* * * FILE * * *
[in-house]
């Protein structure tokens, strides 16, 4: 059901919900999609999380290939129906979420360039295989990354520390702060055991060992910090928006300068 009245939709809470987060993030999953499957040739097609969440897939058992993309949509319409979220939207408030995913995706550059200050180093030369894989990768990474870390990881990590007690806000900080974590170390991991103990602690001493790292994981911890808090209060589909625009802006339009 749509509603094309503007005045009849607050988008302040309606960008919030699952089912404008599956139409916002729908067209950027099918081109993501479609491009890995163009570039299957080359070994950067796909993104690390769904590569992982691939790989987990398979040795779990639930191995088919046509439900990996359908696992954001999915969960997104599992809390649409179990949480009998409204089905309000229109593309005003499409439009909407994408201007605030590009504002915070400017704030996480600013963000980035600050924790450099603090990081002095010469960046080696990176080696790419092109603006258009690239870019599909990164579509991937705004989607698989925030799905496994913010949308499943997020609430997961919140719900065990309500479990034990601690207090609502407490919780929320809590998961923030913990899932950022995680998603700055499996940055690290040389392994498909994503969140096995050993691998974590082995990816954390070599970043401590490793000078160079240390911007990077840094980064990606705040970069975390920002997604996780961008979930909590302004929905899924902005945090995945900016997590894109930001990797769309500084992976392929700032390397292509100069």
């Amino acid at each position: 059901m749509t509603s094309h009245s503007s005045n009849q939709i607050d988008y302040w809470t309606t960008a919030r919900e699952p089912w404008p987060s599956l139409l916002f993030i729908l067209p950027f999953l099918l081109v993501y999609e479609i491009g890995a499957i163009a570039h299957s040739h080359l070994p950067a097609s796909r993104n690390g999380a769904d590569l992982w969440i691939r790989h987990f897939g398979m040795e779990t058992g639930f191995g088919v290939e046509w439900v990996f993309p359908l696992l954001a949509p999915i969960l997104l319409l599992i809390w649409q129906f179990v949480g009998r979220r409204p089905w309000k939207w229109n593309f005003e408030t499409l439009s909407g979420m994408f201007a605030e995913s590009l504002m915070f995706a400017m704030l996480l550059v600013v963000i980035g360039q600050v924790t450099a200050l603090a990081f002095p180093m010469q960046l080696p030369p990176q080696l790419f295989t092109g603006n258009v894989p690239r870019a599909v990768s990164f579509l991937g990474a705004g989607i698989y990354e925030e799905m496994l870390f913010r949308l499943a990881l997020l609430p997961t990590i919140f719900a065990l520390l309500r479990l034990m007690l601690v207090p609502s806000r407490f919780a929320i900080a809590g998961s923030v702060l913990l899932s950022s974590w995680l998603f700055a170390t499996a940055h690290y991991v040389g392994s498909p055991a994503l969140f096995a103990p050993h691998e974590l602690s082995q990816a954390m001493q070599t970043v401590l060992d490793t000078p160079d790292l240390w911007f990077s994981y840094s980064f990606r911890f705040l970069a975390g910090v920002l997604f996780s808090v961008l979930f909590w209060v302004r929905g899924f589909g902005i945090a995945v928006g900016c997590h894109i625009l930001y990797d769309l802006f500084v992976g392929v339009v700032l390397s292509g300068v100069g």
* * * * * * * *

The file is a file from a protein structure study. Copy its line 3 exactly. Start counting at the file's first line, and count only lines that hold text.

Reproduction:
């Amino acid at each position: 059901m749509t509603s094309h009245s503007s005045n009849q939709i607050d988008y302040w809470t309606t960008a919030r919900e699952p089912w404008p987060s599956l139409l916002f993030i729908l067209p950027f999953l099918l081109v993501y999609e479609i491009g890995a499957i163009a570039h299957s040739h080359l070994p950067a097609s796909r993104n690390g999380a769904d590569l992982w969440i691939r790989h987990f897939g398979m040795e779990t058992g639930f191995g088919v290939e046509w439900v990996f993309p359908l696992l954001a949509p999915i969960l997104l319409l599992i809390w649409q129906f179990v949480g009998r979220r409204p089905w309000k939207w229109n593309f005003e408030t499409l439009s909407g979420m994408f201007a605030e995913s590009l504002m915070f995706a400017m704030l996480l550059v600013v963000i980035g360039q600050v924790t450099a200050l603090a990081f002095p180093m010469q960046l080696p030369p990176q080696l790419f295989t092109g603006n258009v894989p690239r870019a599909v990768s990164f579509l991937g990474a705004g989607i698989y990354e925030e799905m496994l870390f913010r949308l499943a990881l997020l609430p997961t990590i919140f719900a065990l520390l309500r479990l034990m007690l601690v207090p609502s806000r407490f919780a929320i900080a809590g998961s923030v702060l913990l899932s950022s974590w995680l998603f700055a170390t499996a940055h690290y991991v040389g392994s498909p055991a994503l969140f096995a103990p050993h691998e974590l602690s082995q990816a954390m001493q070599t970043v401590l060992d490793t000078p160079d790292l240390w911007f990077s994981y840094s980064f990606r911890f705040l970069a975390g910090v920002l997604f996780s808090v961008l979930f909590w209060v302004r929905g899924f589909g902005i945090a995945v928006g900016c997590h894109i625009l930001y990797d769309l802006f500084v992976g392929v339009v700032l390397s292509g300068v100069g």